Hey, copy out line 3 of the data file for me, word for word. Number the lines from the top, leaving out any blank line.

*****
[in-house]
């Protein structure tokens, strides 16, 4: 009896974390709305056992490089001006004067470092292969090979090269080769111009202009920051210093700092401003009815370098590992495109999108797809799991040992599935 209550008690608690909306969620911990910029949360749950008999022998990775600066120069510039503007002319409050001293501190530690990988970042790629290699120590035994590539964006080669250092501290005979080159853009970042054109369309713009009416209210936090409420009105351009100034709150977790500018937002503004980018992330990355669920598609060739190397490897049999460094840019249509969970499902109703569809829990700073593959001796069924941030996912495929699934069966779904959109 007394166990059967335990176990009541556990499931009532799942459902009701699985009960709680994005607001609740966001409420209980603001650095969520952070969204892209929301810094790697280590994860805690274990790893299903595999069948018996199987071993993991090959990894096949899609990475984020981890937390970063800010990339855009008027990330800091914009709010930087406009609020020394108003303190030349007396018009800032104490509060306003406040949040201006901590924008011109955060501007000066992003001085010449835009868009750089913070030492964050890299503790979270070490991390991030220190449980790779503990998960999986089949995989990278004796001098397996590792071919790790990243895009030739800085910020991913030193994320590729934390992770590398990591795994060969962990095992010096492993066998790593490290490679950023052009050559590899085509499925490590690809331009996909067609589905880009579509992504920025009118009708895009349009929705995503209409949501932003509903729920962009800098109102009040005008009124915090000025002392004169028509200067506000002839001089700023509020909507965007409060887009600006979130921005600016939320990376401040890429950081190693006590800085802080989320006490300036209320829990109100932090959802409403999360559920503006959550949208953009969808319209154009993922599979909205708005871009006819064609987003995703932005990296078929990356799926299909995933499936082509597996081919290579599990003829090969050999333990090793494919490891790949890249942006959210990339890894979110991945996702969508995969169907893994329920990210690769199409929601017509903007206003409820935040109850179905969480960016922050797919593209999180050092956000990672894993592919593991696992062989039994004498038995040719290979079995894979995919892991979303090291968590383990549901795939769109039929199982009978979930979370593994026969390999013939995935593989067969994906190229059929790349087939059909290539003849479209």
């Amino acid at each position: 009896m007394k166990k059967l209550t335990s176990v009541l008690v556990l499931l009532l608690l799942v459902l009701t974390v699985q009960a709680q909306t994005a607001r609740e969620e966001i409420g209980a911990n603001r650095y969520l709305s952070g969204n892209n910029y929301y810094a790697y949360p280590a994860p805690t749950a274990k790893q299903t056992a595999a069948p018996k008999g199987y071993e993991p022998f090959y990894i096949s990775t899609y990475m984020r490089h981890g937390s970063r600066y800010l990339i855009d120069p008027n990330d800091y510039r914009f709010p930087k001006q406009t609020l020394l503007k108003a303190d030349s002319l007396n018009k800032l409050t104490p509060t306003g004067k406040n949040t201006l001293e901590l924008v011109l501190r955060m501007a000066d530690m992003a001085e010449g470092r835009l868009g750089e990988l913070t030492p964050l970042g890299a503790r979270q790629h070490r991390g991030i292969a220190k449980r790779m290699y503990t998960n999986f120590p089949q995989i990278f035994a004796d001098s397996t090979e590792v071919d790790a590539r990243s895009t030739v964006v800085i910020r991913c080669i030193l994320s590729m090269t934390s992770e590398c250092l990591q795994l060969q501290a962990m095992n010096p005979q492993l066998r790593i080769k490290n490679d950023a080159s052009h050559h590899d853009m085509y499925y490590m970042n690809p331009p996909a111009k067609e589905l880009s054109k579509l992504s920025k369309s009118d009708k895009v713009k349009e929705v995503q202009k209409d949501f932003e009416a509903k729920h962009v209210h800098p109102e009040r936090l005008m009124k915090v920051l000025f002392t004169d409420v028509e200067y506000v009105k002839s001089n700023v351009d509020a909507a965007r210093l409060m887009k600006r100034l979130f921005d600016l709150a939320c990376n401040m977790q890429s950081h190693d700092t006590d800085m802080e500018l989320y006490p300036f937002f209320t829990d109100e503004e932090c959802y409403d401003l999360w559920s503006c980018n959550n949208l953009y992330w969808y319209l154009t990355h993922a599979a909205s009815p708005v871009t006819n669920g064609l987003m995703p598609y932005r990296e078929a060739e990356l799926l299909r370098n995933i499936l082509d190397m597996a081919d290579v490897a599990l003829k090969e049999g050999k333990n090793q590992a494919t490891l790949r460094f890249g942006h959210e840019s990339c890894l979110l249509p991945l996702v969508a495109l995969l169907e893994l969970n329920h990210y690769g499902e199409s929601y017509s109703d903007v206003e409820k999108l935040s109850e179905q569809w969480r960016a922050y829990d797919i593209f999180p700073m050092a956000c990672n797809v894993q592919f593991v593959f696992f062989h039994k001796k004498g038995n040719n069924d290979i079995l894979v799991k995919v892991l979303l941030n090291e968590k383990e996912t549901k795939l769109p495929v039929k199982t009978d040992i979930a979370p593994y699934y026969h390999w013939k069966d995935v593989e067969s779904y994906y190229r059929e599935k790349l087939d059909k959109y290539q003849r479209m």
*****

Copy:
């Amino acid at each position: 009896m007394k166990k059967l209550t335990s176990v009541l008690v556990l499931l009532l608690l799942v459902l009701t974390v699985q009960a709680q909306t994005a607001r609740e969620e966001i409420g209980a911990n603001r650095y969520l709305s952070g969204n892209n910029y929301y810094a790697y949360p280590a994860p805690t749950a274990k790893q299903t056992a595999a069948p018996k008999g199987y071993e993991p022998f090959y990894i096949s990775t899609y990475m984020r490089h981890g937390s970063r600066y800010l990339i855009d120069p008027n990330d800091y510039r914009f709010p930087k001006q406009t609020l020394l503007k108003a303190d030349s002319l007396n018009k800032l409050t104490p509060t306003g004067k406040n949040t201006l001293e901590l924008v011109l501190r955060m501007a000066d530690m992003a001085e010449g470092r835009l868009g750089e990988l913070t030492p964050l970042g890299a503790r979270q790629h070490r991390g991030i292969a220190k449980r790779m290699y503990t998960n999986f120590p089949q995989i990278f035994a004796d001098s397996t090979e590792v071919d790790a590539r990243s895009t030739v964006v800085i910020r991913c080669i030193l994320s590729m090269t934390s992770e590398c250092l990591q795994l060969q501290a962990m095992n010096p005979q492993l066998r790593i080769k490290n490679d950023a080159s052009h050559h590899d853009m085509y499925y490590m970042n690809p331009p996909a111009k067609e589905l880009s054109k579509l992504s920025k369309s009118d009708k895009v713009k349009e929705v995503q202009k209409d949501f932003e009416a509903k729920h962009v209210h800098p109102e009040r936090l005008m009124k915090v920051l000025f002392t004169d409420v028509e200067y506000v009105k002839s001089n700023v351009d509020a909507a965007r210093l409060m887009k600006r100034l979130f921005d600016l709150a939320c990376n401040m977790q890429s950081h190693d700092t006590d800085m802080e500018l989320y006490p300036f937002f209320t829990d109100e503004e932090c959802y409403d401003l999360w559920s503006c980018n959550n949208l953009y992330w969808y319209l154009t990355h993922a599979a909205s009815p708005v871009t006819n669920g064609l987003m995703p598609y932005r990296e078929a060739e990356l799926l299909r370098n995933i499936l082509d190397m597996a081919d290579v490897a599990l003829k090969e049999g050999k333990n090793q590992a494919t490891l790949r460094f890249g942006h959210e840019s990339c890894l979110l249509p991945l996702v969508a495109l995969l169907e893994l969970n329920h990210y690769g499902e199409s929601y017509s109703d903007v206003e409820k999108l935040s109850e179905q569809w969480r960016a922050y829990d797919i593209f999180p700073m050092a956000c990672n797809v894993q592919f593991v593959f696992f062989h039994k001796k004498g038995n040719n069924d290979i079995l894979v799991k995919v892991l979303l941030n090291e968590k383990e996912t549901k795939l769109p495929v039929k199982t009978d040992i979930a979370p593994y699934y026969h390999w013939k069966d995935v593989e067969s779904y994906y190229r059929e599935k790349l087939d059909k959109y290539q003849r479209m």